Yes, it is possible to make pork taste even better. Teriyaki Pork Belly Burnt Ends are the answer, with sweet and spicy teriyaki sauce caramelized on the outside of smoky, tender pork. Stick them on a skewer and top them with sesame seeds, cilantro and scallions for the ultimate backyard appetizer. The process involves two main steps and some patience, so let’s discuss.
Post by Brad Prose with Chiles and Smoke
Teriyaki Pork Belly Burnt Ends AKA Sweet Pork CANDY
First, let me say, these Teriyaki Pork Belly Burnt Ends are pure magic. The soft, almost glowing little squares of meat candy have become the new highlight in BBQ. Simple to make, rich with flavors, and fun to share. Basically, it’s an all around win.
Typically there are multiple layers of sugar, caramelizing the pork and turning it into a sweet treat. This Teriyaki Pork Belly Burnt Ends recipe has bold aromatic flavors from the ginger, garlic, and chile flakes, and they deserve a spotlight. We’re going to skip one layer of sugar (gasp) because this allows the teriyaki sauce to shine through.
Dark, Rich, and Delicious Teriyaki Pork Belly Burnt Ends
Homemade teriyaki sauce tastes amazing, especially when using fresh ingredients. So, skip the powders. Bust out the fresh ginger and garlic because they’ll give you the best results. This is a recipe I’ve been using for years, pairing with pork, chicken, veggies, shrimp, and just about anything else you can sauce.
The key with making this sauce is monitoring it. In short, if you step away for too long and the sugars will burn too fast on the bottom. Cornstarch slurry, which is a mix of water and cornstarch, thickens the sauce extremely fast. Use less if you prefer to have a thinner sauce. Same goes with the chile flakes and other spices; adjust the flavor profiles to your taste. Personally, I like to double down on the chile flakes.
Pork Belly Burnt Ends… Simple Process, Complex Flavors
Time is going to be your most helpful guide with this recipe. As long as your smoker maintains a range between 225-250F, this will work every time. There are two main stages: Smoking & Braising.
The smoke stage involves seasoning the pork generously and leaving it over indirect heat to be smoked for a period of 3 hours. I like to make the sauce at the 2-hour mark, allowing it time to cool slightly before the next stage.
The braising stage involves adding in the teriyaki sauce, butter, and wrapping it all up nice and tight with foil. Finishing up the Teriyaki Pork Belly Burnt Ends this way allows the fats and sauce to meld together, softening and caramelizing the pork at the same time. You might notice that the pork turns out quite dark in the end, which is because of the soy. It’s not burnt, despite the name. That’s all the flava!
Yes, it is possible to make pork taste even better. Teriyaki Pork Belly Burnt Ends are the answer, with sweet and spicy teriyaki sauce caramelized on the outside of smoky, tender pork.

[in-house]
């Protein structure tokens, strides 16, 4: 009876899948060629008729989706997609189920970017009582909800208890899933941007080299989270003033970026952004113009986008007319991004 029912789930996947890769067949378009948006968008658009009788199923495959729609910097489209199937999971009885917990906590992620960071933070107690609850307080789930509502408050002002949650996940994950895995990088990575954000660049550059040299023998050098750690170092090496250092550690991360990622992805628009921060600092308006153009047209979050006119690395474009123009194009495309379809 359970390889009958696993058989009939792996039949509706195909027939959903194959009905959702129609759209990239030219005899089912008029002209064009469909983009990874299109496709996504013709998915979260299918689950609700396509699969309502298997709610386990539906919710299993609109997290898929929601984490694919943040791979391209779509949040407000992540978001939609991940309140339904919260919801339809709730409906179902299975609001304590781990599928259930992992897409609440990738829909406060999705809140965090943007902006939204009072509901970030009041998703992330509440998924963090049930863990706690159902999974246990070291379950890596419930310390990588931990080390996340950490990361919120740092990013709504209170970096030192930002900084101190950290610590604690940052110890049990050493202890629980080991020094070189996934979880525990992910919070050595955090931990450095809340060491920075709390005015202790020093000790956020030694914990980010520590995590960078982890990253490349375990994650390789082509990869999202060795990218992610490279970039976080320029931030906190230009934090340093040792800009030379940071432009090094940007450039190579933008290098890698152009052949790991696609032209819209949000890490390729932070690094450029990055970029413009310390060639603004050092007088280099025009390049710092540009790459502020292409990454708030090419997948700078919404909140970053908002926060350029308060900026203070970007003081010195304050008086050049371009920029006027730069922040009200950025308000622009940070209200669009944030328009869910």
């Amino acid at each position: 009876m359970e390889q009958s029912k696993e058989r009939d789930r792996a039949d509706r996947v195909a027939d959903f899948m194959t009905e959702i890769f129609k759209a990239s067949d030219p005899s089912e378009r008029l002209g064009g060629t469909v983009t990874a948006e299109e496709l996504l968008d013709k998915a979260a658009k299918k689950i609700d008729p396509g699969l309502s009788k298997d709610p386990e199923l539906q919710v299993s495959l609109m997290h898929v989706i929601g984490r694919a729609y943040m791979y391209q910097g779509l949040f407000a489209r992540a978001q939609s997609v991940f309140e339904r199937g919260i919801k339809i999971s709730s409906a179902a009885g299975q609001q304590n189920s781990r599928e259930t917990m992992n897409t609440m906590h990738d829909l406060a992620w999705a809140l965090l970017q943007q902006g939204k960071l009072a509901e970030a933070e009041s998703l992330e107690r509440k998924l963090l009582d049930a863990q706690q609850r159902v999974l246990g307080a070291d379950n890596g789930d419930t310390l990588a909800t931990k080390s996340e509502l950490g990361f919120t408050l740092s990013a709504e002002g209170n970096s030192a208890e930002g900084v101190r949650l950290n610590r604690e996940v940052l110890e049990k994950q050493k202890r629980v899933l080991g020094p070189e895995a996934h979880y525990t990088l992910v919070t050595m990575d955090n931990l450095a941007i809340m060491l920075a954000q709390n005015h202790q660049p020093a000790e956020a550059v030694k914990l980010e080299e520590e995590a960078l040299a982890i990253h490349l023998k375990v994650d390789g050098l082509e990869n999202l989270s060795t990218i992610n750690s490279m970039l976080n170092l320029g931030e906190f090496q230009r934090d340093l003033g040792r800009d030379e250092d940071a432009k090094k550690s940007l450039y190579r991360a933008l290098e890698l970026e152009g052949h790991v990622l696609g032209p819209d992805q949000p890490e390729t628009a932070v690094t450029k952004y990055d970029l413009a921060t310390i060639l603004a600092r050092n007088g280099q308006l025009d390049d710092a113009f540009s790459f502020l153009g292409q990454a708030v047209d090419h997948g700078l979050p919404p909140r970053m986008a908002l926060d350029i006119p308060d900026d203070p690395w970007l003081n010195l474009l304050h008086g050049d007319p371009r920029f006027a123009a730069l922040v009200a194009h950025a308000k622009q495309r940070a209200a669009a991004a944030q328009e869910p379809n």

- 4-5 lb pork belly
- ½ cup brown sugar
- ¼ cup salt
- 2 tbsp black pepper
- 2 tbsp paprika
- 1 tbsp garlic powder
- ½ cup soy sauce
- ¼ cup brown sugar
- 3 tbsp mirin
- 1 tbsp fresh ginger grated
- 2 garlic cloves grated
- 1 tbsp honey
- 1 tsp sesame oil
- 1 tsp chili flakes
- ¼ cup water mixed with 3 tsp cornstarch
- 4 tbsp butter unsalted
- Chopped cilantro garnish
- Chopped scallions garnish
- Sesame seeds garnish
Preheat your charcoal grill or smoker for indirect grilling, aiming for 225-250F.
Slice the pork belly into manageable strips.
Mix the rub ingredients together. Season all sides of the pork belly generously, allowing it to rest at room temperature for 20-30 minutes.
Place the pork belly pieces in the smoker. I recommend using a wire rack for easy transfer if possible. Smoke for 3 hours.
At least 30 minutes before the pork belly is done with the first phase, make the teriyaki sauce. Mix the water with the cornstarch to create a slurry. Mix all ingredients together in a small pot, capable of being heated over the coals.
Warm the sauce over the heat, whisking occasionally for about 6-10 minutes depending on the heat source. Once it thickens, remove from the heat immediately and allow it to cool.
Remove the pork belly from the smoker at the 3-hour mark. It should be around 160-180F internal temperature. Place it in a small foil pan, and add the sauce with the butter. Stir to combine, and wrap the pan tight with heavy-duty foil.
Place the pan back on the smoker for another hour, up to 90 minutes. The pork should be around 200-205F and probe tender.
Serve on skewers, garnishing with sesame seeds, cilantro, and scallions. (Optional)
Brad Prose is a professional recipe developer, food writer, and culinary photographer – the force behind Chiles and Smoke. His kitchen spotlights unusual and incredible flavors through a blend of fine dining and BBQ. Brad strives to inspire home cooks to use higher-end techniques and new ideas, applying them to the everyday food we know and love.